Besides the site analogy, the basic layout of Utzon’s church was also similar to Prip-Møller’s drawing of Wen Shu Yuan (Wenshu Monastery) in Chengdu, Sichuan province, which Utzon and Grung visited during their trip (Fig. 16) (Fromonot 1997: 32). The layout of Wen Shu Yuan echoes the volume Utzon proposed for his walled building and its very limited intervention in the surroundings. The interconnection between main halls and courts on the central axis of Wen Shu Yuan, surrounded by the walls, passages and secondary buildings, seems to inspire Utzon’s similar arrangement for Bagsværd Church. In addition to the similar spatial composition, the corridor wall directly in front of Bagsværd Church’s main entrance could be interpreted as his ‘spirit wall,’ much like the protection against evil spirits of a typical Buddhist monastery setting, seen also in Wen Shu Yuan (Prip-Møller 1937: 7). Utzon’s proposed hip glass roof and skylight of the church’s corridors may be the result of his study of Prip-Møller’s photograph on ‘Corridor between Abbot’s Quarters and Ko Ching’ (Fig. 17) (Prip-Møller 1937: 134). Although it is difficult to list all Utzon’s analogies with Chinese Buddhist settings documented in Chinese Buddhist Monasteries, it is clear that Utzon’s Bagsværd Church was his synthesis of Buddhist building culture, which he had closely studied either on site or through Prip-Møller’s work.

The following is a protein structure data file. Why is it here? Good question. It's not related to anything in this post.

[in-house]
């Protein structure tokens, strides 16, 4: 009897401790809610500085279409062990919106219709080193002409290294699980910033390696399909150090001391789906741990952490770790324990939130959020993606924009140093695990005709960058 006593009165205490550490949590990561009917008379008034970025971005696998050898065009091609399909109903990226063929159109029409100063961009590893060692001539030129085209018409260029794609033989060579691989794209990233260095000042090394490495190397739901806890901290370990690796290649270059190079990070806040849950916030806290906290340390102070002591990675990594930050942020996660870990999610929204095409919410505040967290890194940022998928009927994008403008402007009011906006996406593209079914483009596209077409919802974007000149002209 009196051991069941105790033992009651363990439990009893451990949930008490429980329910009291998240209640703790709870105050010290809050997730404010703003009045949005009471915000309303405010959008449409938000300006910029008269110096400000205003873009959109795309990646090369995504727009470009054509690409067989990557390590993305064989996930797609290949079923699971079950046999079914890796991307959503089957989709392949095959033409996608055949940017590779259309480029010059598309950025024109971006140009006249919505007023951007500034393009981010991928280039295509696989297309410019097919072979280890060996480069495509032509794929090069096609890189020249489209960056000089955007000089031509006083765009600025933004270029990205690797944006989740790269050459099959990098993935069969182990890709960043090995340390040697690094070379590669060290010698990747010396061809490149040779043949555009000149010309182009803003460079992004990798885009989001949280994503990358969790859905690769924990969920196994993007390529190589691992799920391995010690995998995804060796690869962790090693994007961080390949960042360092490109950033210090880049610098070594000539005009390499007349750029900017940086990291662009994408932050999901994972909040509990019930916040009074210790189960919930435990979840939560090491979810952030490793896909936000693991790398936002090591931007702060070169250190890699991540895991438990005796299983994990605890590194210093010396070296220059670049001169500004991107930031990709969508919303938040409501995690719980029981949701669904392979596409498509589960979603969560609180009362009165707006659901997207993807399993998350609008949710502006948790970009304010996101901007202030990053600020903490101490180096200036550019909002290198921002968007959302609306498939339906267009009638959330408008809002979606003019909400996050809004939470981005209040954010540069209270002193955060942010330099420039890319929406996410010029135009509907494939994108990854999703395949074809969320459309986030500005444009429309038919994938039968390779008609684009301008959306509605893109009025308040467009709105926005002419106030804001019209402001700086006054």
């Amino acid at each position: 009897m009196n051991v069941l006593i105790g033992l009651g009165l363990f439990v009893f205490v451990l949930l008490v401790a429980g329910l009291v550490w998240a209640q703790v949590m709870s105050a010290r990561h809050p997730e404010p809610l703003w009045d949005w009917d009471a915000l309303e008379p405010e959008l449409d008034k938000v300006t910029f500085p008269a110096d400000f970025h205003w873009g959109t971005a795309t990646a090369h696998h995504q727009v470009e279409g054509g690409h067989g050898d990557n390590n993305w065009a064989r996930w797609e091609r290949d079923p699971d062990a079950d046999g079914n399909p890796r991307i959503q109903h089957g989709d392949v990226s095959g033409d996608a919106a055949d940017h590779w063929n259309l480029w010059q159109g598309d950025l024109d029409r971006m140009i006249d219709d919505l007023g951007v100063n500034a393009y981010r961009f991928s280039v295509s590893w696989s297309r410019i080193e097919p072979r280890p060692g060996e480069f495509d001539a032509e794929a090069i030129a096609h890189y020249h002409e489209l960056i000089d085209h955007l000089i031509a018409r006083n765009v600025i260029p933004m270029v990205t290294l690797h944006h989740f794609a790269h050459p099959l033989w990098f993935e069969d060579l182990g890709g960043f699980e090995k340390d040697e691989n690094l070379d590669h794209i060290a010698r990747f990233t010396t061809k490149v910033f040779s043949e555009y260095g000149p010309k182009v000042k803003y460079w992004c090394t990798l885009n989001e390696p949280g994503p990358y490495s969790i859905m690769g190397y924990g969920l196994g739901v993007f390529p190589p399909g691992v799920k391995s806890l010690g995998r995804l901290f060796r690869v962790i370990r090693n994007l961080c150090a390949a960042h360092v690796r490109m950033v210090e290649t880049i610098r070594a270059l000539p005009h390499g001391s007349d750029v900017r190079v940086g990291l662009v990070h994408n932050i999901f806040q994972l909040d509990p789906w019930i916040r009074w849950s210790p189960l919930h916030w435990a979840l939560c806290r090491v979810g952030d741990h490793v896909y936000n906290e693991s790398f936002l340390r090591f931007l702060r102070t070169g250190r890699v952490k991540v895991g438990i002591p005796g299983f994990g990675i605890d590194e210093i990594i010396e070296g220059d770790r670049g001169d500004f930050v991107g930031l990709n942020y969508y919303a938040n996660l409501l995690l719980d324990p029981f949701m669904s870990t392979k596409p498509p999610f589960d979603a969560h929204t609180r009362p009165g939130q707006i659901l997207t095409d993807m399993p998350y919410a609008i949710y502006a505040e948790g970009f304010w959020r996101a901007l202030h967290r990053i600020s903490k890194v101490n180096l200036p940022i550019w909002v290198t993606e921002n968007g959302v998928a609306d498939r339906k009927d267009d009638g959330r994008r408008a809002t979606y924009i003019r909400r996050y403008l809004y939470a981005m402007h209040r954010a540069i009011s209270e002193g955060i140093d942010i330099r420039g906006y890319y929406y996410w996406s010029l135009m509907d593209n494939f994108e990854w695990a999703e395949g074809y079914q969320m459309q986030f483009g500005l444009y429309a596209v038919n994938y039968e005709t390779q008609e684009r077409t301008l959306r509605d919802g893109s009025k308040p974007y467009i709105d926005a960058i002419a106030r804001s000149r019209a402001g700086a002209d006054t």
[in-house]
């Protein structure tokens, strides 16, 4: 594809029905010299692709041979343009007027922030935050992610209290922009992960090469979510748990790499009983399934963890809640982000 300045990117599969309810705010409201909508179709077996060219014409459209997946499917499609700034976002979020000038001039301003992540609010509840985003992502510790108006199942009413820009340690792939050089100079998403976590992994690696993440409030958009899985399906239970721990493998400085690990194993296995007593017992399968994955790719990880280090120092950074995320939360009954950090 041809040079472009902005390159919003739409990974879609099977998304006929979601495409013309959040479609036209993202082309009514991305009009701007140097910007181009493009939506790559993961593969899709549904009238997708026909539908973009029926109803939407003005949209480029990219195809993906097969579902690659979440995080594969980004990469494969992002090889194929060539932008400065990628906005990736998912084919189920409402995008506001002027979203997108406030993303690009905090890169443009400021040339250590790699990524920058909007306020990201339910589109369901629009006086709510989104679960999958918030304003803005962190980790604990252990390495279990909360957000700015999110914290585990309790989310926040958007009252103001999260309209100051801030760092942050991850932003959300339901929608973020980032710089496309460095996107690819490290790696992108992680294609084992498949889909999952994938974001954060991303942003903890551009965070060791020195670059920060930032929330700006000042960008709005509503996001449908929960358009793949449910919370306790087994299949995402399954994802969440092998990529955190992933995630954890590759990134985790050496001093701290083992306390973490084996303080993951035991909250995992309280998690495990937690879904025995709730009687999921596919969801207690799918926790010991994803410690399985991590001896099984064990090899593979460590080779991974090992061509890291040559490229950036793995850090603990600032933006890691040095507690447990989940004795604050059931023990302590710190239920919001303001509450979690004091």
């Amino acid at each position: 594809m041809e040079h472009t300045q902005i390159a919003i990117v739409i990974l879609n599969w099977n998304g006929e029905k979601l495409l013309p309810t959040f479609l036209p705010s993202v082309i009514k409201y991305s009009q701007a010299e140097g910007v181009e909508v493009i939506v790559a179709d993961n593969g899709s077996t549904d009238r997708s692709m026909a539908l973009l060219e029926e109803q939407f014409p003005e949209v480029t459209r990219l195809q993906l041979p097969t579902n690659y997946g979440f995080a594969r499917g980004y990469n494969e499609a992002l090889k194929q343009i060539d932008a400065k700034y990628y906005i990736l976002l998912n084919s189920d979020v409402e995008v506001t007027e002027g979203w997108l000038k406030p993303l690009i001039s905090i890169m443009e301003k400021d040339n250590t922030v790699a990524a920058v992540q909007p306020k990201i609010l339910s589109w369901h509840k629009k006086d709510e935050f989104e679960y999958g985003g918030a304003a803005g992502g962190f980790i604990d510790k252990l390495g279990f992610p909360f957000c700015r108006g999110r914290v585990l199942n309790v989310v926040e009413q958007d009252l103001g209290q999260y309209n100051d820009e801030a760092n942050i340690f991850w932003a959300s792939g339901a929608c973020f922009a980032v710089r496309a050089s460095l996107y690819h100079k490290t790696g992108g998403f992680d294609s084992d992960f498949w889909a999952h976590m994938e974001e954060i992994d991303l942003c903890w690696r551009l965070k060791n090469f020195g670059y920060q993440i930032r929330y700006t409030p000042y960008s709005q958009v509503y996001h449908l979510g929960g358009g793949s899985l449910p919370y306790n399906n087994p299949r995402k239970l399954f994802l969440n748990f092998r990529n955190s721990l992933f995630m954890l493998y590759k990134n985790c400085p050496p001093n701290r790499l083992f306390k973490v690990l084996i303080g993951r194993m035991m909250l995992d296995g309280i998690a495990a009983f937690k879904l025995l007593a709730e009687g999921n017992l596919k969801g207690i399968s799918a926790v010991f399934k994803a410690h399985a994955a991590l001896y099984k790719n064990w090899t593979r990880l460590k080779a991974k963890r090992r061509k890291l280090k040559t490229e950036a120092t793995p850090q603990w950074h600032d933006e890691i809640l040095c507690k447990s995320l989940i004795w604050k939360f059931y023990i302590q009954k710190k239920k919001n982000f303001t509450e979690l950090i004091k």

Yangxin Dian and the Three Large Halls
While Utzon had collected photographs and films from his trip to China, he never published any documentation about it during his lifetime. In contrast, in 1959, Grung wrote about his trip to China in Byggekunst, and his photograph of the Yungang Grottoes became the cover of this issue (Grung 1959). But Grung failed to mention his travel companion in this article. It may be that, with Utzon’s position as the architect of the Sydney Opera House, Grung was being cautious, sensing the ‘dangerous’ aspect, in the Western capitalist world during the Cold War, of reports on travel in Red China.39
Utzon’s 16 mm films were significant, therefore, not only for proving his ‘untold’ interest in China during the Cold War but also because they reveal the exact contents and details of his perception of Chinese architecture. Within these films — almost five hours of coverage — are many small sections where Utzon focused on the built forms of monuments in Imperial Beijing, in contrast to other parts where he recorded the people and events in China. Among these monuments, the former Emperor’s dwelling palace, Yangxin Dian [Hall for Mental Cultivation] (Fig. 18) and the Three Large Halls (Fig. 19), which possessed the highest status of all structures in feudal China, were Utzon’s key subjects of study.